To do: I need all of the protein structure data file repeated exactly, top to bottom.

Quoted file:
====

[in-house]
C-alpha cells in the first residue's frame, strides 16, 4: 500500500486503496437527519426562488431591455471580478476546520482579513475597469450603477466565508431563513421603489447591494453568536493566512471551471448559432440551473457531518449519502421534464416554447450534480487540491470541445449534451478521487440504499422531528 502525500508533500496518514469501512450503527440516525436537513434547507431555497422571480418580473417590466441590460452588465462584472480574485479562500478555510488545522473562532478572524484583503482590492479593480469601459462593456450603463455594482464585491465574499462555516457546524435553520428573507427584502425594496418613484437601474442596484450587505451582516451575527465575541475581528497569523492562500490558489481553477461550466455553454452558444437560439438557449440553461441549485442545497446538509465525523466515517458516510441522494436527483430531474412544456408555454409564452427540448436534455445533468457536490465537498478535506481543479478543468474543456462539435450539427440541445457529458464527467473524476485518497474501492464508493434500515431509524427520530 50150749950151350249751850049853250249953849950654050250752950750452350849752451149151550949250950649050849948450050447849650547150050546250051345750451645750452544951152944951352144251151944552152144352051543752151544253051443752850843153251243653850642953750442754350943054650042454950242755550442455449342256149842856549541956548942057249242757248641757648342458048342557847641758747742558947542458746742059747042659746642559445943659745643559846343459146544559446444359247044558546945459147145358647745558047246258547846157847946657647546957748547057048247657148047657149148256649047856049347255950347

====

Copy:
[in-house]
C-alpha cells in the first residue's frame, strides 16, 4: 500500500486503496437527519426562488431591455471580478476546520482579513475597469450603477466565508431563513421603489447591494453568536493566512471551471448559432440551473457531518449519502421534464416554447450534480487540491470541445449534451478521487440504499422531528 502525500508533500496518514469501512450503527440516525436537513434547507431555497422571480418580473417590466441590460452588465462584472480574485479562500478555510488545522473562532478572524484583503482590492479593480469601459462593456450603463455594482464585491465574499462555516457546524435553520428573507427584502425594496418613484437601474442596484450587505451582516451575527465575541475581528497569523492562500490558489481553477461550466455553454452558444437560439438557449440553461441549485442545497446538509465525523466515517458516510441522494436527483430531474412544456408555454409564452427540448436534455445533468457536490465537498478535506481543479478543468474543456462539435450539427440541445457529458464527467473524476485518497474501492464508493434500515431509524427520530 50150749950151350249751850049853250249953849950654050250752950750452350849752451149151550949250950649050849948450050447849650547150050546250051345750451645750452544951152944951352144251151944552152144352051543752151544253051443752850843153251243653850642953750442754350943054650042454950242755550442455449342256149842856549541956548942057249242757248641757648342458048342557847641758747742558947542458746742059747042659746642559445943659745643559846343459146544559446444359247044558546945459147145358647745558047246258547846157847946657647546957748547057048247657148047657149148256649047856049347255950347